Last century, Margaret Thatcher gave the world ‘Thatcherism’ and her counterpart – and good friend – across the Atlantic brought us ‘Reaganomics’.
More recently, Japanese Prime Minister Shinzo Abe’s policies to revive the economy after two decades of stagnation inspired ‘Abenomics’ and now Chinese Premier Li Keqiang has stepped up with ‘Likonomics’.
The origins of the term – and the correct spelling – are vague, but Richard Harris, CEO of Hong Kong-based Port Shelter Investment Management originally referred to 'Lionomics' in March. Post columnist Tom Holland also referred to ‘Liconomics’ last week, and a few days later Barclays Capital produced its own version, spelled 'Likonomics'.
Three Barclays Capital economists wrote that Likonomics was “exactly what China needs to put its economy on a sustainable path, which we estimate is around 6 per cent to 8 per cent annual growth for the next 10 years”.
Thatcherism aimed at lowering inflation, reducing the size of government, and privatisation, freeing up markets, particularly the labour market. Ronald Reagan aimed to slow the growth of government spending, cut taxes, slash red tape and control the money supply.
They stand in stark contrast to the policies espoused by Japan’s Abe, who wants to lift inflation to at least two per cent, weaken the yen and print money and boost public investment.
Defining Likonomics is more challenging.
Barclays Capital believes that the three pillars of Li’s economic policies are straightforward: no stimulus, de-leveraging and structural reform.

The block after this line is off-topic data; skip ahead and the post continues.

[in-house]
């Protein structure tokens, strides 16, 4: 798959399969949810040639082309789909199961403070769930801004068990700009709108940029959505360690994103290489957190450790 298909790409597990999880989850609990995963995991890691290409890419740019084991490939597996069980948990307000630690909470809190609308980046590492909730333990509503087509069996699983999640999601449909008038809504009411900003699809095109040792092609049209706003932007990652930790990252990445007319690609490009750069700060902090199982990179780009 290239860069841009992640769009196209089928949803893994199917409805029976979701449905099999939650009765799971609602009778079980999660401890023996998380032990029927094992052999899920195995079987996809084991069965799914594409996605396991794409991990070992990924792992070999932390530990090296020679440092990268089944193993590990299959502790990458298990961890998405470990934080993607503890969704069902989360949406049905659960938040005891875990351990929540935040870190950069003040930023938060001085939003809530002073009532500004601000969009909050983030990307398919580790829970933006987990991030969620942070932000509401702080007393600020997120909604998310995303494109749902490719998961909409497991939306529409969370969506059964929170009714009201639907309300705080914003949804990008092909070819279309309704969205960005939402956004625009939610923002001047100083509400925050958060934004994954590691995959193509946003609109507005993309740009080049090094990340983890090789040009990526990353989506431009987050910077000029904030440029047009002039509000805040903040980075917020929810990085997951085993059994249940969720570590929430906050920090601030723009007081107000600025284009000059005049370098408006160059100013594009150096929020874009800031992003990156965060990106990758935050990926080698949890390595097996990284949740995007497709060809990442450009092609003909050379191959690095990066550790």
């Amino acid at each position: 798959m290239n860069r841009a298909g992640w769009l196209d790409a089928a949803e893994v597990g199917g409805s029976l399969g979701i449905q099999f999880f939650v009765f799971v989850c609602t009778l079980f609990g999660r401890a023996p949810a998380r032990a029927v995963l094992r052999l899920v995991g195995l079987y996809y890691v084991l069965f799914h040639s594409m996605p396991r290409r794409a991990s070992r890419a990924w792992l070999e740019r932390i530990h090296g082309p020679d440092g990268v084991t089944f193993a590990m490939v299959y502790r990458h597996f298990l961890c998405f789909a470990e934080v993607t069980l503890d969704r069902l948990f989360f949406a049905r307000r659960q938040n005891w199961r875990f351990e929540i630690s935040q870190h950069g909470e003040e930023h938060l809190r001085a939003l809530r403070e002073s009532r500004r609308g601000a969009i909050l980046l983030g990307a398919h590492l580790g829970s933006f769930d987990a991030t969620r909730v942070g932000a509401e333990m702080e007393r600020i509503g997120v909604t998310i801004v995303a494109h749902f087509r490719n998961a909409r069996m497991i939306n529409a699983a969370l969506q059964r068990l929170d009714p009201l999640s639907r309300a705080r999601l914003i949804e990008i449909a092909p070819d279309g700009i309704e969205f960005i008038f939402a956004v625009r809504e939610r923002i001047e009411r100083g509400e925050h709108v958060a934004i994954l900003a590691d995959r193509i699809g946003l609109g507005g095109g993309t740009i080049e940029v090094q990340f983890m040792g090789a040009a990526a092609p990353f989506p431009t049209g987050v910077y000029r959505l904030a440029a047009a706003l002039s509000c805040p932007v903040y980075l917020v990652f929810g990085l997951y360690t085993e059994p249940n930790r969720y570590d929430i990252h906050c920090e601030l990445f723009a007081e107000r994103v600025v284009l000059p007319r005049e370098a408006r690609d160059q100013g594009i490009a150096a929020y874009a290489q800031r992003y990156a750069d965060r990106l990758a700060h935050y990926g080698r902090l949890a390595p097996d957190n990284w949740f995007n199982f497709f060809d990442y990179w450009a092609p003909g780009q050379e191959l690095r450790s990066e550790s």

Li wants to lessen government directed investment, lower China’s credit ratio and loosen controls over utility prices and interest rates.
Unsurprisingly, China Daily praised Likonomics, saying in an editorial  that it was “in a nutshell, trading the economy’s short-term pain for long-term gain.”
If Likonomics succeeds, “it may be seen as a mini-crisis on a controlled scale, engineered by the government’s visible hand, to divert from the likelihood of a more serious crisis that would otherwise be inevitable if things are left entirely to be decided by the invisible hand of market forces,” the newspaper said. “China’s visible hand is likely to work as regulation within the market, instead of against the market.”
Others were more cynical. In a blog , a journalist for The Economist reported that Beijing’s aversion to government-sponsored surpluses and overaggressive deleveraging might do more harm than good.
“Too many economists in China now think that stimulus is autonomous with reform, as if microeconomic evolution requires macroeconomic pain,” the Economist blog said. “It doesn’t… [China] still runs a sizeable current-account surplus, which shows that it spends less than it earns…Its domestic demand falls short of its supply…and consumer price inflation remains low, which shows that domestic and foreign demand combined are not putting undue pressure on productive resources. China does not need to spend less. It just needs to spend differently.”